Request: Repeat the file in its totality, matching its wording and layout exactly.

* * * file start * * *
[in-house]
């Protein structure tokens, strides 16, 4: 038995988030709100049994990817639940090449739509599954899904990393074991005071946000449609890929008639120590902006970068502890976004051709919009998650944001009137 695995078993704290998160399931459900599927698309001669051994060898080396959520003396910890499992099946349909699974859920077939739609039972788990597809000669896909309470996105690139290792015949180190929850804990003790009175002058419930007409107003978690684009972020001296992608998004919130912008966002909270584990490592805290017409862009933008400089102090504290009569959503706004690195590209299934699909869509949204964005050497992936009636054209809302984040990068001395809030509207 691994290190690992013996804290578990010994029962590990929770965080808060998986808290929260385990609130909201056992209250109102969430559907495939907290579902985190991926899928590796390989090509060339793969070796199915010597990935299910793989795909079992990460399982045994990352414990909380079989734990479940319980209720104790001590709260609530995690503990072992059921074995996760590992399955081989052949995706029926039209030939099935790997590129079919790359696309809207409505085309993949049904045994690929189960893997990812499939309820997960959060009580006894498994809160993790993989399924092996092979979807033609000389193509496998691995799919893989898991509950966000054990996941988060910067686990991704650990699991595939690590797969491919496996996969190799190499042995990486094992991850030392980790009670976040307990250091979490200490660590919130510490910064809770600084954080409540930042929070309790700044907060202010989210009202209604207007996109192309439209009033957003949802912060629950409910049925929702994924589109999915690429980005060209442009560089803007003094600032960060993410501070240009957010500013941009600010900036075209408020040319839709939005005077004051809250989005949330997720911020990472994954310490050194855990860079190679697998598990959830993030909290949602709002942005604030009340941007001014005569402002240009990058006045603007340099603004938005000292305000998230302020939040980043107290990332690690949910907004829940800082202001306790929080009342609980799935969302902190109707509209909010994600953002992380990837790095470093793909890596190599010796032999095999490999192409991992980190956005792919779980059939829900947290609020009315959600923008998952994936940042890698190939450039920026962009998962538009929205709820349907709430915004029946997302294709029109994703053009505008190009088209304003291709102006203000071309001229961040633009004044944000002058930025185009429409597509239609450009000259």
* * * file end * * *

[in-house]
């Protein structure tokens, strides 16, 4: 038995988030709100049994990817639940090449739509599954899904990393074991005071946000449609890929008639120590902006970068502890976004051709919009998650944001009137 695995078993704290998160399931459900599927698309001669051994060898080396959520003396910890499992099946349909699974859920077939739609039972788990597809000669896909309470996105690139290792015949180190929850804990003790009175002058419930007409107003978690684009972020001296992608998004919130912008966002909270584990490592805290017409862009933008400089102090504290009569959503706004690195590209299934699909869509949204964005050497992936009636054209809302984040990068001395809030509207 691994290190690992013996804290578990010994029962590990929770965080808060998986808290929260385990609130909201056992209250109102969430559907495939907290579902985190991926899928590796390989090509060339793969070796199915010597990935299910793989795909079992990460399982045994990352414990909380079989734990479940319980209720104790001590709260609530995690503990072992059921074995996760590992399955081989052949995706029926039209030939099935790997590129079919790359696309809207409505085309993949049904045994690929189960893997990812499939309820997960959060009580006894498994809160993790993989399924092996092979979807033609000389193509496998691995799919893989898991509950966000054990996941988060910067686990991704650990699991595939690590797969491919496996996969190799190499042995990486094992991850030392980790009670976040307990250091979490200490660590919130510490910064809770600084954080409540930042929070309790700044907060202010989210009202209604207007996109192309439209009033957003949802912060629950409910049925929702994924589109999915690429980005060209442009560089803007003094600032960060993410501070240009957010500013941009600010900036075209408020040319839709939005005077004051809250989005949330997720911020990472994954310490050194855990860079190679697998598990959830993030909290949602709002942005604030009340941007001014005569402002240009990058006045603007340099603004938005000292305000998230302020939040980043107290990332690690949910907004829940800082202001306790929080009342609980799935969302902190109707509209909010994600953002992380990837790095470093793909890596190599010796032999095999490999192409991992980190956005792919779980059939829900947290609020009315959600923008998952994936940042890698190939450039920026962009998962538009929205709820349907709430915004029946997302294709029109994703053009505008190009088209304003291709102006203000071309001229961040633009004044944000002058930025185009429409597509239609450009000259």